I can't presume to speak for someone else, of course, but I can address the idea of non-verbal communication. This is the part of communication which some notice, understand, and respond to intuitively while others really have to work to see it and understand it. Non-verbal communication is what we all do with our faces, arms, hands, eyes--our bodies in general--when we both speak and listen. People who are bored or uninterested tend to "fidget," for example. When angry, people often cross their arms as if to shield themselves from what is being said. (This is a self-protective stance, as well--showing defensiveness to whoever is speaking or what is being said.) Rolling eyes are often an indication of sarcasm, disrespect, or boredom.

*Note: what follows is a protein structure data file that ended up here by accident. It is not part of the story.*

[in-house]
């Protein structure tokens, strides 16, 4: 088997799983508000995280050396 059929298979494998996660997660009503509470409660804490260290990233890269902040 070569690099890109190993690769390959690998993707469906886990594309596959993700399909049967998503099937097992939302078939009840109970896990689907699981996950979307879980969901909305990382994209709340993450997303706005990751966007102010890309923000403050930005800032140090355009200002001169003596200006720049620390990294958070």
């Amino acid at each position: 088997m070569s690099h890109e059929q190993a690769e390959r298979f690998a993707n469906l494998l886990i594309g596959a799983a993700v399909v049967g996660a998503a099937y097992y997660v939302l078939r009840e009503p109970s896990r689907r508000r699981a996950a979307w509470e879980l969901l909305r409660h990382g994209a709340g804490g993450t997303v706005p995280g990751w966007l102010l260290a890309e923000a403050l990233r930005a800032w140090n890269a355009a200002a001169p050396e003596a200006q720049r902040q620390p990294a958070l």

Really, I think you probably both observe and do these kinds of things on a regular basis. (Think about what you do to express yourself when a lecture goes on too long or when a friend is obviously stretching the truth as they tell you a story or when you're listening intently.) If you aren't in the habit of noticing these kinds of things, start. If you're going to be a teacher, reading these non-verbal clues is really going to be helpful and add insight to your other observations (such as what they write or what they say). This is especially true for junior high students, who often struggle to express their true selves. It speaks well of you that you're looking ahead and asking for some advice from experienced people. Good luck with those conferences!